The Centre for All Canadians
Bungay Barn, 1973, giclée, 34.3 x 50.8 cm

Lionel F. Stevenson: Fifty Years of Photographs (1962 – 2012)

Bungay Barn, 1973, giclée, 34.3 x 50.8 cm
A career survey of the work of P.E.I. photographer and master printer, Lionel Stevenson, focusing on selected thematic groupings and series, including large-scale studies of Peggy’s Cove erratics, Canadian streets and landscapes, and documentary commissions on Island elders and historic barn architecture.

This exhibition brings together a selection of works from the lengthy career of distinguished Prince Edward Island photographer Lionel Stevenson. Born in New Glasgow, P.E.I., Stevenson was working commercially in Toronto by the early 1960s, and was already showing fine art photography in 1964, beginning with an exhibition at Hart House, University of Toronto. In the late 1960s, he broadened the scope of his practice following a period he spent working under the great American documentary photographer Berenice Abbott. Stevenson recalls that it was Abbott who taught him how to capture a highly personal form of photographic expression, as much through printing technique as through selection of the initial shot, and that aesthetic quality was possible no matter what the photograph’s ostensible function (her own documentary work was closely linked to a political project). One need not make self-consciously “artistic” works to achieve a result both beautiful and true to the vision of the photographer. Stevenson’s unique approach is thus evident here in work drawn from many sources: commercial practice, documentary commissions, and more personal projects, including the images of Peggy’s Cove glacial erratics printed in large scale specifically for this retrospective.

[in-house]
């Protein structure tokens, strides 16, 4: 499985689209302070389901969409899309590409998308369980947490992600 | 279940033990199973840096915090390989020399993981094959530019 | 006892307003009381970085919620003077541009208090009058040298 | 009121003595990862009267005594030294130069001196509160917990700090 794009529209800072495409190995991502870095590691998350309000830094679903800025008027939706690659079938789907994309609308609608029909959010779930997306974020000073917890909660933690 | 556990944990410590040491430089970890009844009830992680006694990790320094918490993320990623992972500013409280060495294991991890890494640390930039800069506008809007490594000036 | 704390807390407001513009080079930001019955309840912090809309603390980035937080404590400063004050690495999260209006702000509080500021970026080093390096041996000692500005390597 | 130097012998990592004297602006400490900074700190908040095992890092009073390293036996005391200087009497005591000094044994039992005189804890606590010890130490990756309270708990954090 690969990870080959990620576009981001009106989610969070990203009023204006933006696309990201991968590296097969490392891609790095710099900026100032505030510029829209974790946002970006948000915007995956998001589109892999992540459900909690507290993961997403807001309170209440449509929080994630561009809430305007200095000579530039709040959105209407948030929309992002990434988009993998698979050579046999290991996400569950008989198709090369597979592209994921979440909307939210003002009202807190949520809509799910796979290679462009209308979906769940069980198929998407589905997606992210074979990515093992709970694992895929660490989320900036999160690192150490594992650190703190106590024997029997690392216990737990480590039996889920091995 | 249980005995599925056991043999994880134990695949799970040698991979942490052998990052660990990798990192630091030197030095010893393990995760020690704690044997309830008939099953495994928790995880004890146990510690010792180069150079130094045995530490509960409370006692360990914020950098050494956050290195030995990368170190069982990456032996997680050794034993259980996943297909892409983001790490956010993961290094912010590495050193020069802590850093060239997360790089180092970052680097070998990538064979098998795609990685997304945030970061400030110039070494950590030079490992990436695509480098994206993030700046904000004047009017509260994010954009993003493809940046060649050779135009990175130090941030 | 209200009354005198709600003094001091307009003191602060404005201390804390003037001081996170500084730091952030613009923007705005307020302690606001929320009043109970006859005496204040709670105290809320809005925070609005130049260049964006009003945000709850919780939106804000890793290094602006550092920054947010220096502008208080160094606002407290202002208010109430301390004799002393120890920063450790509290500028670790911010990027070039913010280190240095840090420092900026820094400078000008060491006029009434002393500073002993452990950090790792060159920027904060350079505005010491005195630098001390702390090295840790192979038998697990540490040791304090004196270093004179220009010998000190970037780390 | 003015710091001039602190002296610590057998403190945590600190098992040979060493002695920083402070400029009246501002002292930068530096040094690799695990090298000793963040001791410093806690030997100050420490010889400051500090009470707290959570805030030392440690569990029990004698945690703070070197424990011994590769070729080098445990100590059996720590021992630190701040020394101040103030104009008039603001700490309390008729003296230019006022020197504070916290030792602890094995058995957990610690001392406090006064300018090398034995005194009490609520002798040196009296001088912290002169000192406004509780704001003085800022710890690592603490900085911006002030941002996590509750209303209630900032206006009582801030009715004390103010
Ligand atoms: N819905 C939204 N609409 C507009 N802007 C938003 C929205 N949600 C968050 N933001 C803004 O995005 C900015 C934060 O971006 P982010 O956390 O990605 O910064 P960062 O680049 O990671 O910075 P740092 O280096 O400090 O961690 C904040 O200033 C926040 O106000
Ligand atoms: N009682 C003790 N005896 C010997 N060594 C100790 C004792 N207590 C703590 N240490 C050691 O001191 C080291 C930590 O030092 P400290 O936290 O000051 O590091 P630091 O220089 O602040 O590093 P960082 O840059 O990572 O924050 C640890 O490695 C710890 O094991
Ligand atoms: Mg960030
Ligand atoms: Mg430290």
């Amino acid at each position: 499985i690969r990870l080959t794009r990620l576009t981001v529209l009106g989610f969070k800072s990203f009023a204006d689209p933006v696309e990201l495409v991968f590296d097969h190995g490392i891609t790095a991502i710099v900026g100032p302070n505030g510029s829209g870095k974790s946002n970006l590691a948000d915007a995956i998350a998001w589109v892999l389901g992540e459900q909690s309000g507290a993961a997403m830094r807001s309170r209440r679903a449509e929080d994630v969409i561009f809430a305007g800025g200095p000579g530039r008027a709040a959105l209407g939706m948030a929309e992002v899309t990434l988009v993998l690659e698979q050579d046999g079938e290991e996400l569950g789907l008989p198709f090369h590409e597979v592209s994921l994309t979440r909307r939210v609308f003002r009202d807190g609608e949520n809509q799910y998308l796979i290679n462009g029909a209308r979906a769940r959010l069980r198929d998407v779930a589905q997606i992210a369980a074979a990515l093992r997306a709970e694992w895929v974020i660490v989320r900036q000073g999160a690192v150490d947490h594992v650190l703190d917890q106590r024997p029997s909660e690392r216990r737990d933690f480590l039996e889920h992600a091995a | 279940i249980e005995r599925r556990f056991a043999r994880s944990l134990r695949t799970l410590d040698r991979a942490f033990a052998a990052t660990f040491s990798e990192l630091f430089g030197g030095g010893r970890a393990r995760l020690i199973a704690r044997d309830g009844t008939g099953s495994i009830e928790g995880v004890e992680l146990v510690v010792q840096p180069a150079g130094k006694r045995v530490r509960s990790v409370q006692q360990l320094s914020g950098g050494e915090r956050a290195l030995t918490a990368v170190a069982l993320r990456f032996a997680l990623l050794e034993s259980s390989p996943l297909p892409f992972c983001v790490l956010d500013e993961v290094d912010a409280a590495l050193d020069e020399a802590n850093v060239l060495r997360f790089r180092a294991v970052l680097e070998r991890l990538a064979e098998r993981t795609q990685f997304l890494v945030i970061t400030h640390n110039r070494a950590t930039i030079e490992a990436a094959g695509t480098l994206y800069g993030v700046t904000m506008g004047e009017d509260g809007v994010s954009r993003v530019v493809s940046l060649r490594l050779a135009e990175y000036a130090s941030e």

It is Stevenson’s contention that subject matter is largely secondary in the creation of his most successful photographs. The special quality of the medium is that it is forever linked to a real moment, undeniably connected to a particular place and time. But paradoxically, it produces documents that bracket this moment out of the flow of everyday life, severing it from reality through the action of capturing a strictly visual statement, ultimately to land on a piece of paper. Thus, the implication of the artistic photograph as Stevenson presents it is that focused vision, rather than deceiving us, provides us with access to a truth that redirects our usual utilitarian and acquisitive habits of experiencing what surrounds us. The object of his practice is not merely to preserve, but to renew what he captures with a camera, holding out the promise that seeing can transform.

-Pan Wendt, curator

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